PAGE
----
Don Boyes

Prof. Don Boyes

The new Academy is headed by Prof. Don Boyes, one our favourite faculty members, who we often turn to for advice and insight on the use of technology in teaching and learning. While this is an Arts & Science initiative, we know the whole University will benefit from the work and Don’s leadership.

Read more about the new Academy here:

COVID Update: Quercus Browsing (part one)

April 7, 2020

Like almost all North American schools (and many around the world), we’ve had to switch the way we teach and learn due to the Covid-19 pandemic. That means significant increases in the use of technology, and in demand for support around those technologies. In a series of posts, we will be sharing some visualizations of those changes.

On April 1st, we published a post about usage patterns for our learning management system, Quercus. We challenged readers to explain the interesting hourly pattern (usage peaking in the early afternoon). And we had some fun on Twitter talking about the pattern too.

In that conversation, Twitter user @sakhmeth asked about the devices used to access Quercus. So by popular demand we present you with part one of the answer … the browsers used to access Quercus.

browsers pie chart

other browsers pie chart


And for the real aficionados, here is the list of the obscure “other other” browsers:

Android Browser • UC Browser • Amazon Silk • androidTeacher
YaBrowser • Coc Coc • Playstation 4

My favourite? Clearly the person checking their homework from their Playstation 4. What’s your favourite?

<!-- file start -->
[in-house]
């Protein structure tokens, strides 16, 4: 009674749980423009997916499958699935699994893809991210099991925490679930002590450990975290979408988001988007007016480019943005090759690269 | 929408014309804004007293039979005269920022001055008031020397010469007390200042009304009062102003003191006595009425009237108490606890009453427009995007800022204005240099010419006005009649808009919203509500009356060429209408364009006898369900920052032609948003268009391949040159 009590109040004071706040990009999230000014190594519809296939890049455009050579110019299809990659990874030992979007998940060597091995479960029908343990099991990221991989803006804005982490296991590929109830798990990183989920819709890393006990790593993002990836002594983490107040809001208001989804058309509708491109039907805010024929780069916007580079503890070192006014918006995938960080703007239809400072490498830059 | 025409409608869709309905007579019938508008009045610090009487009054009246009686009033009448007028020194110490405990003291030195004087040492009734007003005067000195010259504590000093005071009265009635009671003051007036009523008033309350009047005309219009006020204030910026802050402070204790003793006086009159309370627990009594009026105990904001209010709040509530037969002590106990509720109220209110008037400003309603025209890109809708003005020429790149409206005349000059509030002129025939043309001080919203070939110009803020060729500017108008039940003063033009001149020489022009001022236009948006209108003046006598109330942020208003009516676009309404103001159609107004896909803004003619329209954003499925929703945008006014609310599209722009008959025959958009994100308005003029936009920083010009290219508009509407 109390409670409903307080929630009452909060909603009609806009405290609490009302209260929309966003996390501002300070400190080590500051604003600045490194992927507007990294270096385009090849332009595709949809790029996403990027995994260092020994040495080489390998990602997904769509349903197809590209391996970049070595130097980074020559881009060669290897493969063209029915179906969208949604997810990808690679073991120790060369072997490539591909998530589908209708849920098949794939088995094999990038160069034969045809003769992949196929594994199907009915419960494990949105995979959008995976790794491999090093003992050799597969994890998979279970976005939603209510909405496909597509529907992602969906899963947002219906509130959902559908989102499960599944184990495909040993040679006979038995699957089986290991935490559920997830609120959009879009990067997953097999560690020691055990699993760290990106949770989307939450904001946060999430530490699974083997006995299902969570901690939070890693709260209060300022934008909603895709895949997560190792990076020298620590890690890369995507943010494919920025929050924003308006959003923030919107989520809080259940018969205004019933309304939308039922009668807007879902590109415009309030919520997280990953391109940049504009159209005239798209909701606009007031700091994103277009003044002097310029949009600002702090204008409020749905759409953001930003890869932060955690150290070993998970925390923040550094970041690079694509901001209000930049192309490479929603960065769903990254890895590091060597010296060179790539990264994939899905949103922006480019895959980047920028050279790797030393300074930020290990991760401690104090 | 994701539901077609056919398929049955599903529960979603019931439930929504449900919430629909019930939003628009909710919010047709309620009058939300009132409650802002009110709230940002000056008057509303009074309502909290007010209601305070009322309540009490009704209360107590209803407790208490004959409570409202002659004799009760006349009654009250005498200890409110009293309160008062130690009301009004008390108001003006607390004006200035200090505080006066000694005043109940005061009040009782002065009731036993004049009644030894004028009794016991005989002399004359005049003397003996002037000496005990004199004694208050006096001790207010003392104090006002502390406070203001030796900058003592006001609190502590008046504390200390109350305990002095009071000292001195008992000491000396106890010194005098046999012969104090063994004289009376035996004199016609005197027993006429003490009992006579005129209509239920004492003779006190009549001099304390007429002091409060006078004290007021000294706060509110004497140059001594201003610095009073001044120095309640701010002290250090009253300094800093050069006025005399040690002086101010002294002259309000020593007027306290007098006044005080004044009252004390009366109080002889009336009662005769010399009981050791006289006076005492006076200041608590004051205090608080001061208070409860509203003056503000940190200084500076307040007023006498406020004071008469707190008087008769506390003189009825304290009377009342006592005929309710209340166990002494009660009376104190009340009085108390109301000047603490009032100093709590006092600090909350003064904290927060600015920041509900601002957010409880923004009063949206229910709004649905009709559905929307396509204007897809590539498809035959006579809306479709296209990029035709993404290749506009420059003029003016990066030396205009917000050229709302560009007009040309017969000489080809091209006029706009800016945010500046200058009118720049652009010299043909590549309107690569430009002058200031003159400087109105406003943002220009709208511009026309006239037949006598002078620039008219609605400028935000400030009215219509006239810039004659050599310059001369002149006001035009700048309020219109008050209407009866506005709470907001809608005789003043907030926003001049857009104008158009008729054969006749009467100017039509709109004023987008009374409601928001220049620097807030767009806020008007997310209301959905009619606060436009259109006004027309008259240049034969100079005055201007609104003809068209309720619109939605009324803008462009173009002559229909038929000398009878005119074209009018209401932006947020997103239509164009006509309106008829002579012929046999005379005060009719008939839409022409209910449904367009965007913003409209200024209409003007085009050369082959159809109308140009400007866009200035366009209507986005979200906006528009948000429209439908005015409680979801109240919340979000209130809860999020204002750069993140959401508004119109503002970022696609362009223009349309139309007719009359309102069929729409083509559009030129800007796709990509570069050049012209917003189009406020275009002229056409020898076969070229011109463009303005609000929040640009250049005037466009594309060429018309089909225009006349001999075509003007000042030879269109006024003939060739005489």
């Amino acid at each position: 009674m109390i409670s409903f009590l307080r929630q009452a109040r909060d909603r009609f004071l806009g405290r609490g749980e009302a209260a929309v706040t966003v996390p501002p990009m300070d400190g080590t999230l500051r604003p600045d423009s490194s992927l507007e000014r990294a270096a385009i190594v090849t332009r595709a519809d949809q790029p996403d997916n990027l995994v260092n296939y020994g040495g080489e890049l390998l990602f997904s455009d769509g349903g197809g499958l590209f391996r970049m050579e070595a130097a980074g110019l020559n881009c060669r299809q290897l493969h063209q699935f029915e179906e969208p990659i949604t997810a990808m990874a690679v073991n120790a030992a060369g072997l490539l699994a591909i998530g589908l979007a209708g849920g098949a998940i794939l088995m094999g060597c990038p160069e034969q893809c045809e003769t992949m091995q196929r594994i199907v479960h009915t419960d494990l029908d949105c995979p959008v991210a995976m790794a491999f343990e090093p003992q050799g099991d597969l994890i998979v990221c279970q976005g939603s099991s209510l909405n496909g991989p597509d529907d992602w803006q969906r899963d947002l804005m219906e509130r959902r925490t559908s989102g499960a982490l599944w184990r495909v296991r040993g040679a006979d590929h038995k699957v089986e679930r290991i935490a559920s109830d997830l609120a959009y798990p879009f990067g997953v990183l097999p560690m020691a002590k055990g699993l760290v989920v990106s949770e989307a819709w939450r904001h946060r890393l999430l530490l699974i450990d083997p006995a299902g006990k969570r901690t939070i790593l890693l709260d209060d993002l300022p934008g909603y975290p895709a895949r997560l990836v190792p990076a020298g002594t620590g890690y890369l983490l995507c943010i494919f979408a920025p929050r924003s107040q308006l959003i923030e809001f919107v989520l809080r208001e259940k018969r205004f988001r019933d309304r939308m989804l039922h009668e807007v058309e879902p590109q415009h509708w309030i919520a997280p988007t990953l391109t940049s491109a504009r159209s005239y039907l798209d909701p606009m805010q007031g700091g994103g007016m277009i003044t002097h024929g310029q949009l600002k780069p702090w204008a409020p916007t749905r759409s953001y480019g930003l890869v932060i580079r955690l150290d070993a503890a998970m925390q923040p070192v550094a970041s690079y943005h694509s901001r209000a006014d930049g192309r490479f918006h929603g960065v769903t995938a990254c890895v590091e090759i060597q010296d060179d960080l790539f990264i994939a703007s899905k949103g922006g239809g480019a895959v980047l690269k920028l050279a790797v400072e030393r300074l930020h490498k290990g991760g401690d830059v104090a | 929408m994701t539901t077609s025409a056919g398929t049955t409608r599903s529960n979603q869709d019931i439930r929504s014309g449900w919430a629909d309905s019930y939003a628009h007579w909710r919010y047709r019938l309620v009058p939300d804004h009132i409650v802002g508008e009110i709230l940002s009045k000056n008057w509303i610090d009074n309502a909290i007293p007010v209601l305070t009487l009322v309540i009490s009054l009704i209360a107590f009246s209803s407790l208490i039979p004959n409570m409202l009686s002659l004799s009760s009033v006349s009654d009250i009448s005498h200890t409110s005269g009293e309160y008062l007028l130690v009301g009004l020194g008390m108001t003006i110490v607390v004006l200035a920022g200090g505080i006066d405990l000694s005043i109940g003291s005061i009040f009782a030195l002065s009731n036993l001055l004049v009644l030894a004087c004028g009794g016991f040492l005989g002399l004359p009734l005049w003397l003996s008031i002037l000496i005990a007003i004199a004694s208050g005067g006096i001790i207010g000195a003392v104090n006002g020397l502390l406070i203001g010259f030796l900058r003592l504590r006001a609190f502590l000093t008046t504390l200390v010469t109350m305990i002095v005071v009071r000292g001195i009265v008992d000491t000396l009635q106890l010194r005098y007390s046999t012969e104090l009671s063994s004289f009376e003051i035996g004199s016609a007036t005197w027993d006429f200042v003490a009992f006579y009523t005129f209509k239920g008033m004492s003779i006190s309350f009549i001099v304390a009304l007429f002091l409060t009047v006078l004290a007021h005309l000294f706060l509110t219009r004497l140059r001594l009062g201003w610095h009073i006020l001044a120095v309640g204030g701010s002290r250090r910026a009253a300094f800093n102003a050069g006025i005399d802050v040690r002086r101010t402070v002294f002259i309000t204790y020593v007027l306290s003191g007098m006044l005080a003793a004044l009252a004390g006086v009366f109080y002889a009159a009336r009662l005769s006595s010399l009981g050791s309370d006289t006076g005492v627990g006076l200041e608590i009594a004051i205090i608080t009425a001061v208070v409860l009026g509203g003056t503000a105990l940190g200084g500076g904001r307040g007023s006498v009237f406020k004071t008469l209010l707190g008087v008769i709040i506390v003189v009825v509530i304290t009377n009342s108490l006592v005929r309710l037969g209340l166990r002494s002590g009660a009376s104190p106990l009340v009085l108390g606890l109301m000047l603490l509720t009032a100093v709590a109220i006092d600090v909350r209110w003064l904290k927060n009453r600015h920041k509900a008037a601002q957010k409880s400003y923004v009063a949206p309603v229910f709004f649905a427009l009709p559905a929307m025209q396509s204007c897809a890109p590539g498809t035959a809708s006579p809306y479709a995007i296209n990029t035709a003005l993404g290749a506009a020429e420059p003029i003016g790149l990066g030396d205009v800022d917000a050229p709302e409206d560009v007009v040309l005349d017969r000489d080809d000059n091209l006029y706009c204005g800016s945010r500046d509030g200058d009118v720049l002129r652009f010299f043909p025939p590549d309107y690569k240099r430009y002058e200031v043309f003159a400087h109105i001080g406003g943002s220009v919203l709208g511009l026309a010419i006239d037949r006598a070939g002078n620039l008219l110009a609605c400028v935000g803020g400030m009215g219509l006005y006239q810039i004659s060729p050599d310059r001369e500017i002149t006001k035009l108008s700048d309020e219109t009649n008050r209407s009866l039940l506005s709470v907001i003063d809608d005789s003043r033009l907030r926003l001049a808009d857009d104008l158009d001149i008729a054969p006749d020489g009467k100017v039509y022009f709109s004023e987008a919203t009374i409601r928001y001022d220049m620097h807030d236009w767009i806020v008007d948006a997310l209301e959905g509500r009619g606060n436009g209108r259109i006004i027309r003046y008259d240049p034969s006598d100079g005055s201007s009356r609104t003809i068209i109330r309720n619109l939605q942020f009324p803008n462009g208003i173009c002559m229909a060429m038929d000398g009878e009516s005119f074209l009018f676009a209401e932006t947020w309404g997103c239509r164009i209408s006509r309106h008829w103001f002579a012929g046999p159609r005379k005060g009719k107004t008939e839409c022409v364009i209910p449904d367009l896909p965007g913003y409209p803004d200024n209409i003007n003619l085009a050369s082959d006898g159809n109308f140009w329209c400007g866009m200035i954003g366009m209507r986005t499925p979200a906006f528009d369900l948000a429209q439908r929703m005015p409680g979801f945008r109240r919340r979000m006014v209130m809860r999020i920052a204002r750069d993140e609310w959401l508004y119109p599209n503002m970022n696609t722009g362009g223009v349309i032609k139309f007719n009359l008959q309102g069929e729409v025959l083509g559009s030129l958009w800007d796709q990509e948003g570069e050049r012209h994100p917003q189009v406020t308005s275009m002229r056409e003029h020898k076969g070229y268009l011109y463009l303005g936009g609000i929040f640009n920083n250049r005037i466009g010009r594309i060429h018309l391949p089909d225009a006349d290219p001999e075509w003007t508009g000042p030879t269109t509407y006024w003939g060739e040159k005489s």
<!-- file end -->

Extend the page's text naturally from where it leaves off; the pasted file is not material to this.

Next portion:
BTW, the leading hypothesis for the hourly usage pattern is people (students?) sleeping in 🙂

COVID Update: Communicating Effectively

April 6, 2020

Like almost all North American schools (and many around the world), we’ve had to switch the way we teach and learn due to the Covid-19 pandemic. That means significant increases in the use of technology, and in demand for support around those technologies. In a series of posts, we will be sharing some visualizations of those changes.

At UofT, we have a URL shortening service that allows people with websites to create direct, short ( links, especially for marketing and communication purposes. Since the decision to move teaching and work into a remote mode, we’ve had more than 50 new unique short URLs created to point to Covid-19 related websites. The majority of those are to official news stories coming out of the University, but others have been using the service to make it easier for students and faculty to find information.

This word cloud paints a picture of the top sites (by number of clicks on the short URL) using the shortening service – the top five news stories, and the top five other webpages. Below we provide the links to those webpages for those who’d like to see where the links lead 🙂

covid word cloud